WASHINGTON (Reuters) - The incoming Republican chairman of the House of Representatives education committee said that he would oppose any bill tightening rules on for-profit schools, and hoped the Education Department would ease a planned rule that could cost some schools critical federal funding.
The schools have been in a battle with the department and Democratic Senator Tom Harkin, who had reiterated on Thursday that legislation might be needed next year to rein in the schools, under fire for high student loan default rates and low graduation percentages.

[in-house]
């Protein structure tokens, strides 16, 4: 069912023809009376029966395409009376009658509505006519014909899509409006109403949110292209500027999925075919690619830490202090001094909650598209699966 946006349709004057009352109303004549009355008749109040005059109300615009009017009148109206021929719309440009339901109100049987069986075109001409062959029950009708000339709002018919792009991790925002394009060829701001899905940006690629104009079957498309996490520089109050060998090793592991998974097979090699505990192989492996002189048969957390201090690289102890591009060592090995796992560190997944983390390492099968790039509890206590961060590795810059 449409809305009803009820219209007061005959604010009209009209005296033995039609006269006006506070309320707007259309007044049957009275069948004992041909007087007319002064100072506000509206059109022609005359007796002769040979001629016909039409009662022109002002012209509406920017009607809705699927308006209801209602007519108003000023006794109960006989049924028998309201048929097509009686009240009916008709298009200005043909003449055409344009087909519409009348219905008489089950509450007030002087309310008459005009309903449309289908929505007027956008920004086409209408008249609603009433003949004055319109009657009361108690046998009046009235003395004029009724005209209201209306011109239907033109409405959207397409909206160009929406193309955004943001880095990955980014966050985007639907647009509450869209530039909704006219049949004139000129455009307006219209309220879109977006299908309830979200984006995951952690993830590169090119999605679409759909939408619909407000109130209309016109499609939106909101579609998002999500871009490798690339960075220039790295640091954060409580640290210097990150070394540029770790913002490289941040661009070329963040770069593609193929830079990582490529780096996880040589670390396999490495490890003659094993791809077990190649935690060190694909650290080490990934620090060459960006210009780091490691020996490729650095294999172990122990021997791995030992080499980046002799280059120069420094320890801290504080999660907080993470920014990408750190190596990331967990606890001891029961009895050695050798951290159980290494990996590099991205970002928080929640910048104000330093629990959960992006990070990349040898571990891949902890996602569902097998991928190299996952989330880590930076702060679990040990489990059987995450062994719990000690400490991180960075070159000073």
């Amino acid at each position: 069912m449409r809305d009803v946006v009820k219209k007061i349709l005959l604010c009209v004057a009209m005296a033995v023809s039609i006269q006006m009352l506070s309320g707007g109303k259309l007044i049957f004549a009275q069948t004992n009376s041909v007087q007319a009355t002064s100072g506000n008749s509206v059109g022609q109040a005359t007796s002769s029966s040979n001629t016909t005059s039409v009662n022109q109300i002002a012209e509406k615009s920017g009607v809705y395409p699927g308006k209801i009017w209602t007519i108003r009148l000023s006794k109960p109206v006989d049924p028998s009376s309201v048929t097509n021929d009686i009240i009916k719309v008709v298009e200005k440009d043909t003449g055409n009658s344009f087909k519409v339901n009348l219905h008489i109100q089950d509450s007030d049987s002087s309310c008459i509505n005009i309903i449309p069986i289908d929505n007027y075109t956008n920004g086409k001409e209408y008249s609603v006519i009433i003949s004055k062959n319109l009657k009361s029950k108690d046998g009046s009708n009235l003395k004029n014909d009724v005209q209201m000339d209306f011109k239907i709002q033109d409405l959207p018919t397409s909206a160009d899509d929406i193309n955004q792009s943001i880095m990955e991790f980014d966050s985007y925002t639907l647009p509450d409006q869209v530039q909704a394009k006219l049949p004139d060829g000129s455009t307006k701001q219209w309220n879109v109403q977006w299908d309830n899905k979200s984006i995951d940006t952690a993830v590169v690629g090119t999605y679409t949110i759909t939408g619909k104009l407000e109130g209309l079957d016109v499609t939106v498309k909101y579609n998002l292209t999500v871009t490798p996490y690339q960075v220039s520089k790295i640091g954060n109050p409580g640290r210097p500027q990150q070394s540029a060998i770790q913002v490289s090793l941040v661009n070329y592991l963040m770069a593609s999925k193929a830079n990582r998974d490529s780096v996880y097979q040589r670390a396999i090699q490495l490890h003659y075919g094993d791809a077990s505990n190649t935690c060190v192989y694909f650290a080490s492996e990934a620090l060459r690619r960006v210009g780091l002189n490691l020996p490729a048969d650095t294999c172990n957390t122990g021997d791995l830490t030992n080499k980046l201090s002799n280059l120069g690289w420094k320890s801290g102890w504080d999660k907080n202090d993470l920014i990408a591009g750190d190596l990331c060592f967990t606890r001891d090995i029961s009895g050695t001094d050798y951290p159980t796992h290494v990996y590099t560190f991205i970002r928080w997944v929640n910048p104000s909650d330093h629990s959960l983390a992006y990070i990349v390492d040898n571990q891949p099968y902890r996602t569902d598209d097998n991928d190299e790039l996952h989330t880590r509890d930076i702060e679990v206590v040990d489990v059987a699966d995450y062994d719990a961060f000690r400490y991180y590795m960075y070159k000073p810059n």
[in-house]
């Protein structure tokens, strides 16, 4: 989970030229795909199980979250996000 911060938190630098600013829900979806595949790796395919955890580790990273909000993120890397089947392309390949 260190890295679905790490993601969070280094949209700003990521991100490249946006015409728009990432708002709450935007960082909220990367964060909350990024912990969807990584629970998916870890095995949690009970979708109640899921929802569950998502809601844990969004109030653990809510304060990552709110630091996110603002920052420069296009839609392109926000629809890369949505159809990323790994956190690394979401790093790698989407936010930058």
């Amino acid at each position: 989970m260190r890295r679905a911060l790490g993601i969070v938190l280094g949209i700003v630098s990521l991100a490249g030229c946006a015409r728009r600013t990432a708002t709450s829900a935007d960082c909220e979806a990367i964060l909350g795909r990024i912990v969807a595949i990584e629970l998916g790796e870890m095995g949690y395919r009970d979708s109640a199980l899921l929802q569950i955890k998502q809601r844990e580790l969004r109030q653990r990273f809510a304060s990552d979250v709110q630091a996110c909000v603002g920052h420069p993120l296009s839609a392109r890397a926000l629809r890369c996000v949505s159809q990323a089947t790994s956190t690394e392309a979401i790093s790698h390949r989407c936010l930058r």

“I would push back really hard against a bill that might come out of Chairman Harkin’s committee,” said Representative John Kline, a Minnesota Republican who takes over the Education and Labor Committee next month.
Asked if such a bill could succeed, Kline told Reuters: “I don’t think so.”
The industry is fighting the Education Department’s plan for a rule that would bar federal loans to students in programs where fewer than 35 percent of former students are paying back loans or are capable of doing so. A final rule on repayment rates is due out early next year.
Asked if the final version of the rule would be eased, Kline said, “I certainly hope so.”
For-profit education stocks include Corinthian Colleges, Strayer Education and ITT Education.
Reporting by Diane Bartz; Editing by Tim Dobbyn